I understand that your pain is pretty raw at this point. So I’m going to repeat what I’m sure all your friends have already told you: It will get better. (Want to speed up the process? Then refrain from – you guessed it – calling, texting, begging him to take you back or having sex with him.) And when you’re feeling a little less blue, you’ll look back and know that you got through this with your dignity in tact.
Q: My boyfriend is frequently moody. I know he loves me but sometimes his aloofness makes me insecure. What is the best way to approach him about it or deal with it? – Melancholy Over His Moodiness
A: The next time his mood starts to swing like a pendulum, why not just ask if he needs to borrow a tampon?
Sorry for the sarcasm, but it doesn’t sound like very much fun to be with someone who’s frequently moody and aloof. There’s not a lot of detail in your letter to help me come up with a terribly insightful answer beyond that. Sure, you can approach him about the situation, though my Magic 8 Ball tells me the conversation just might go something like this:
You: Honey, I’ve noticed that lately you seem to be upset quite often. Can we talk about it?
Him [giving you a blank stare]: I’m fine.
You: Well … um … ok. Are you sure?
Him [resuming channel surfing/detailing his motorcycle/strumming his guitar/take your pick of any other stereotypical moody-guy activities]: Yes. Anything else?
You [trying to contain yet another a frustrated sigh]: I guess not …
As far as dealing with his attitude, all I can recommend is the strategy that, come to think of it, many men have adopted as routine: Accept that, for 5-7 days every month, your partner will be about as fun to be around as a heroin junkie in detox. Your best bet might well be to just stay the hell out of his way when Mr. Hyde starts to creep out. (And ladies, let’s use this as a gentle reminder to not abuse our monthly visitor pass for too much Mother-Nature-entitled bitchiness, ummkay?)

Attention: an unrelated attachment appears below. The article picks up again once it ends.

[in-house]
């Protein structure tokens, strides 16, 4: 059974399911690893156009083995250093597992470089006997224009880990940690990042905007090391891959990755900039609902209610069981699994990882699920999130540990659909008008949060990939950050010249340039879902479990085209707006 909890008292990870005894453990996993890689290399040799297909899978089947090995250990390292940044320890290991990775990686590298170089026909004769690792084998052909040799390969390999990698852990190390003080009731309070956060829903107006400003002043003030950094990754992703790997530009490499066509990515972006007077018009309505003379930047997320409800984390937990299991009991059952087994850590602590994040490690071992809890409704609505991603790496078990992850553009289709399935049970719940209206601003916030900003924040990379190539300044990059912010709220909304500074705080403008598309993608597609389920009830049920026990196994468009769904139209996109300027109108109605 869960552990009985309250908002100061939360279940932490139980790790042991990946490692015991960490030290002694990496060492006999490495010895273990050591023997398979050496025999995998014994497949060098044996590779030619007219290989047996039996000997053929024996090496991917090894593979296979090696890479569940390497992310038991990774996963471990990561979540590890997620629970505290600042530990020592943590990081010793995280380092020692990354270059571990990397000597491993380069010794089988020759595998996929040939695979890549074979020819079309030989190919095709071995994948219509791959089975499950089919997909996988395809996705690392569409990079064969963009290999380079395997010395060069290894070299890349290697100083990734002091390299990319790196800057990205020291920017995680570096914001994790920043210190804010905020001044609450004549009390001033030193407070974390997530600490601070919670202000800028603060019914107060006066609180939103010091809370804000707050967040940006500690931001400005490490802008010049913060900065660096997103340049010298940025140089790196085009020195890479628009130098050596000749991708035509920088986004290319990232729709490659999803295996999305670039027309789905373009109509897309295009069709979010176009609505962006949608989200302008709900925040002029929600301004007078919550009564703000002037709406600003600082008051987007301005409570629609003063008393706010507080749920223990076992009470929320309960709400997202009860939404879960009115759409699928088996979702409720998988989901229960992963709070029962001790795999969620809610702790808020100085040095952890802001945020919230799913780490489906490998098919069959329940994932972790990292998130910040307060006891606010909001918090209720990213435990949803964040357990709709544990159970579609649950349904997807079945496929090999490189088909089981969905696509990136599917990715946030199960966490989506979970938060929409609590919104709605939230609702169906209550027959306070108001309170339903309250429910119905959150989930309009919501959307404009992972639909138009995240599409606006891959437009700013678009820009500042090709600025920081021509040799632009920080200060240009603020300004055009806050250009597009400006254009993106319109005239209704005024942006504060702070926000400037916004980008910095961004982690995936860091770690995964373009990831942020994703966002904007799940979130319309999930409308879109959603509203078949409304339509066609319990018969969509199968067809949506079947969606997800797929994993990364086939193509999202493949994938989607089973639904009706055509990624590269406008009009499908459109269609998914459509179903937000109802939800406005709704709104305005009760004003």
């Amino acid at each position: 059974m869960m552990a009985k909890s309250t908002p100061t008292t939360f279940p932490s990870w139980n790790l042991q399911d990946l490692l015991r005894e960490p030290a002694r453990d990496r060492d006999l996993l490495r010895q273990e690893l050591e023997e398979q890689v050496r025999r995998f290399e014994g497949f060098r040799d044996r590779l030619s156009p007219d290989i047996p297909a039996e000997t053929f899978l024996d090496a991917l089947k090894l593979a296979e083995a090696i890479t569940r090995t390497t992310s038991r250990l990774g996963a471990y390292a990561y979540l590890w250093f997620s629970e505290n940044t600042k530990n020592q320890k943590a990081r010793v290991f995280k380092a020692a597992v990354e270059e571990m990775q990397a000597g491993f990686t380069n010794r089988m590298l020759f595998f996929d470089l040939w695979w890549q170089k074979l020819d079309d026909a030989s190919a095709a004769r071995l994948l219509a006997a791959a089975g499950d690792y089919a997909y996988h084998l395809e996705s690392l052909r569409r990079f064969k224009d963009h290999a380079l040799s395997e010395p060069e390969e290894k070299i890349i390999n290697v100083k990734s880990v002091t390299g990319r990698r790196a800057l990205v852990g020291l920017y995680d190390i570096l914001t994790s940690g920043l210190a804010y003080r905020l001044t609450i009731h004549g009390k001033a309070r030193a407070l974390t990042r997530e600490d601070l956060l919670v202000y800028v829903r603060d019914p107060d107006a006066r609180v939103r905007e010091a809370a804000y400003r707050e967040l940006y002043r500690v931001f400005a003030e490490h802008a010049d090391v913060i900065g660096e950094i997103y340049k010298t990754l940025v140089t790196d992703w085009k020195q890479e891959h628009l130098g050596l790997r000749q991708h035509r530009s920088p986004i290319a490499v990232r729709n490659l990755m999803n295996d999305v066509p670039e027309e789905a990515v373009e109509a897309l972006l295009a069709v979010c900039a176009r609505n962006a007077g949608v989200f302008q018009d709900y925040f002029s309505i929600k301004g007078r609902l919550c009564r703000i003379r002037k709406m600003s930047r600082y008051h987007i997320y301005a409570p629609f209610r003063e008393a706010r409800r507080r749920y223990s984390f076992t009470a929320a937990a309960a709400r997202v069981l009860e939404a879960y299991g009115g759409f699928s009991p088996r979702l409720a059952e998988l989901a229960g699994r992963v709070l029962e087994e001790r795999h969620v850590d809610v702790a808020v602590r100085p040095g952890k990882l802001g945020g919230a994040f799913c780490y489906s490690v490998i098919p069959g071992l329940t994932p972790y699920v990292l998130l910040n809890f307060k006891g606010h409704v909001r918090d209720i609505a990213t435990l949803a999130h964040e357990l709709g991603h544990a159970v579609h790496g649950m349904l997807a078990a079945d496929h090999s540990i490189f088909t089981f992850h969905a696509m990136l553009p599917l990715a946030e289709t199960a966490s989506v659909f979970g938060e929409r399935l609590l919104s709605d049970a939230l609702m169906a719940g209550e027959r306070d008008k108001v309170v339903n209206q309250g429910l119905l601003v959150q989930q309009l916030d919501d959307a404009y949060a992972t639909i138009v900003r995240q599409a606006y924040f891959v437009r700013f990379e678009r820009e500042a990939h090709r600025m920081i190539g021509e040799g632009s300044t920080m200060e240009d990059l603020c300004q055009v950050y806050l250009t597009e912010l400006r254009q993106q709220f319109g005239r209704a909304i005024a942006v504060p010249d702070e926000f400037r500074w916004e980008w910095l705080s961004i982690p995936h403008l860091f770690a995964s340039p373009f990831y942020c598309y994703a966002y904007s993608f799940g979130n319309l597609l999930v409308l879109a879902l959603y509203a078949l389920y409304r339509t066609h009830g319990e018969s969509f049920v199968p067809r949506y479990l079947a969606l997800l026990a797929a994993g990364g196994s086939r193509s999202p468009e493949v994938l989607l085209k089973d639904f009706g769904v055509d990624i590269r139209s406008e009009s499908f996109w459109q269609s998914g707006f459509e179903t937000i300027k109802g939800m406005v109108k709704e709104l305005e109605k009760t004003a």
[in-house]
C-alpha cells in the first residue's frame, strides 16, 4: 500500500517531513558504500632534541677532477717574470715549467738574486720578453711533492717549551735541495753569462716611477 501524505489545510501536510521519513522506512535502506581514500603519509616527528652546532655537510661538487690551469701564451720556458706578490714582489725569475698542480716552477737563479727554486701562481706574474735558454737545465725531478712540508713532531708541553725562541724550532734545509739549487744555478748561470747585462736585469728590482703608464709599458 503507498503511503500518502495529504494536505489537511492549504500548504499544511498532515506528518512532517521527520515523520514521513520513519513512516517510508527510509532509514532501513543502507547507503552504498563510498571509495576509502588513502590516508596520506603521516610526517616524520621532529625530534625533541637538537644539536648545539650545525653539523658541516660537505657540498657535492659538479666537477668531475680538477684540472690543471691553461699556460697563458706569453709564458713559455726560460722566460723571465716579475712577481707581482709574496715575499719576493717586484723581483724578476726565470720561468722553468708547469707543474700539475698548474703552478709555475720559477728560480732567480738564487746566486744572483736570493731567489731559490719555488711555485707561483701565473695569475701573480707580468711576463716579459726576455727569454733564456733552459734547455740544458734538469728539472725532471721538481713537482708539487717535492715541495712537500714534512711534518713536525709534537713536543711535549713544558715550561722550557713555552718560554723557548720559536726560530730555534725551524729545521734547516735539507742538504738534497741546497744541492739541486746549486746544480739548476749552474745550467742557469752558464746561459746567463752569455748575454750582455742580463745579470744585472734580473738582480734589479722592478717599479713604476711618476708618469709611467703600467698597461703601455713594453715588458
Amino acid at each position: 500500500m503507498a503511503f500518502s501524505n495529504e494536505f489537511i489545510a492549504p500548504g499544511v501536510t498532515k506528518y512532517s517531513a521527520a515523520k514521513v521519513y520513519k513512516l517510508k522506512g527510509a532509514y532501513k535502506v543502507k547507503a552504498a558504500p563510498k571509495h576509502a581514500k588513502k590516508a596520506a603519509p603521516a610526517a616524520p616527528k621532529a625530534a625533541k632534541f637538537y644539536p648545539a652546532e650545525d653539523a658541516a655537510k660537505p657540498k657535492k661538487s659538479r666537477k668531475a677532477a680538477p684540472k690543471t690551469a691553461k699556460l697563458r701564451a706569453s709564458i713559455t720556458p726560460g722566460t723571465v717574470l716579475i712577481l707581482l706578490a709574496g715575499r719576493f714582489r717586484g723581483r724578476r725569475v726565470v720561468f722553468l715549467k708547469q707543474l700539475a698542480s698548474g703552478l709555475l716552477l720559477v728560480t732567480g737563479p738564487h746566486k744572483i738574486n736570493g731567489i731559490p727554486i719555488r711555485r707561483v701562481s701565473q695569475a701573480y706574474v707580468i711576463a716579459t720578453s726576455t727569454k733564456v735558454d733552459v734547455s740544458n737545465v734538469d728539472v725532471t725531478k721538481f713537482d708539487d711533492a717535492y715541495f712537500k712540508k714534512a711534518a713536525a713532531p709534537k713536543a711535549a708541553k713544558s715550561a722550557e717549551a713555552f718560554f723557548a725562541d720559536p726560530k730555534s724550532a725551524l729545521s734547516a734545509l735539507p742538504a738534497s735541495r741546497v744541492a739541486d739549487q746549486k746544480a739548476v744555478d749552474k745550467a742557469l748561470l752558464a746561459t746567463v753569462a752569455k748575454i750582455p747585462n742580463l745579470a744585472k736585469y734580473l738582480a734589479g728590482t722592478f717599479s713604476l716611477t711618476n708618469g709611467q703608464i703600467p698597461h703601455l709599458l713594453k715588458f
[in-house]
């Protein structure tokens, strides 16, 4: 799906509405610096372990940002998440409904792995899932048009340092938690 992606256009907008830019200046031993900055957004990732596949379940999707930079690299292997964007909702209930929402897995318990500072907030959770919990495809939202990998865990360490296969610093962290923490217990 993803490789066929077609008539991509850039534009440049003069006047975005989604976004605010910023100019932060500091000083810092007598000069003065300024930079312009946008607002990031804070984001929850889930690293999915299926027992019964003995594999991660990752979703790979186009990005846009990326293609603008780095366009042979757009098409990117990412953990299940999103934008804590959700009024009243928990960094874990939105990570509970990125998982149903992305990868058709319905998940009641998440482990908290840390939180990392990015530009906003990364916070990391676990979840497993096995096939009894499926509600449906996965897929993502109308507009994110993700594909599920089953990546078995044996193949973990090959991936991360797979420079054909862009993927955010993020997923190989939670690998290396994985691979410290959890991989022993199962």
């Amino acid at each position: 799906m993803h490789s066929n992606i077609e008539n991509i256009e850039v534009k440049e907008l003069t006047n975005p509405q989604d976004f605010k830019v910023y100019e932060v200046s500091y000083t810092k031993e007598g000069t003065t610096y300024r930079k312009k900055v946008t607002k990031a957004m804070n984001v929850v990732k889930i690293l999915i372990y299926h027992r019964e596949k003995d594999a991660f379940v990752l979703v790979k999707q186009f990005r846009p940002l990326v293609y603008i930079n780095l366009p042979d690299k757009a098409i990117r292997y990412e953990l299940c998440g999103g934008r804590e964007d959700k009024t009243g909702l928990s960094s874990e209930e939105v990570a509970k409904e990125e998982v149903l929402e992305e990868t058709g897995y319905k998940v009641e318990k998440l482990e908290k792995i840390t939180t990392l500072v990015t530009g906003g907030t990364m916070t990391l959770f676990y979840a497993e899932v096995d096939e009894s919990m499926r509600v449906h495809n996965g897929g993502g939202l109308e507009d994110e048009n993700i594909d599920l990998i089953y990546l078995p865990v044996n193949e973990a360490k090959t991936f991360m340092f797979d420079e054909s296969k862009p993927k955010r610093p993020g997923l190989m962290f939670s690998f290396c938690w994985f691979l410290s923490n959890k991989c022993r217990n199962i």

But, another shake of my Magic 8 Ball suggests that, before long, you’ll get fed up with this whole walking-on-eggshells routine. You didn’t mention the third option here, which is – though I’m guessing you aren’t quite ready to admit it just yet – to cut him loose. Aloofness and moodiness, like extroversion or trustworthiness, are pretty set character traits; i.e., they’re not likely to change. Which means that you either accept and deal with them, or accept that you can’t deal with them, and move on.
Q: One of my best friends, who I’ve known since we were 14, recently got breast implants. I have to admit that she looks amazing, and it is wonderful to see her confidence improve. The problem is that now her new “girls” are constantly on display when we go out, and she acts like someone I don’t even know. Can implants change friendships, too? – Breast Friend
A: Of course, but perhaps in ways you haven’t even thought of. Instead of tsk-tsking her for busting out of her low-cut tops, focus on the fact that you could, ahem, milk some benefits of your own from the new “girls” in the group.
With her newfound confidence thanks to her newly enhanced funbags, your friend is surely attracting some new attention from guys. So – especially if you’re single — instead of bemoaning the fact that she’s drawing that attention, why not capitalize on it? The admiring dudes will likely migrate over in packs, as bargoing guys are wont to do. News flash: Not all of them salivate over saline, so don’t write off the wingmen just because their friend is drooling over your friend’s plastic bombs.
If you’re already spoken for, then just grab a drink, sit back and watch the action with the knowledge that your friend’s tit-tastic ‘tude will probably fade as the novelty of her new knockers wears off. If not, and she continues to act like someone you “don’t even know” – I’m guessing you mean a total boob – then start hitting bars with friends whose company feels a little more natural.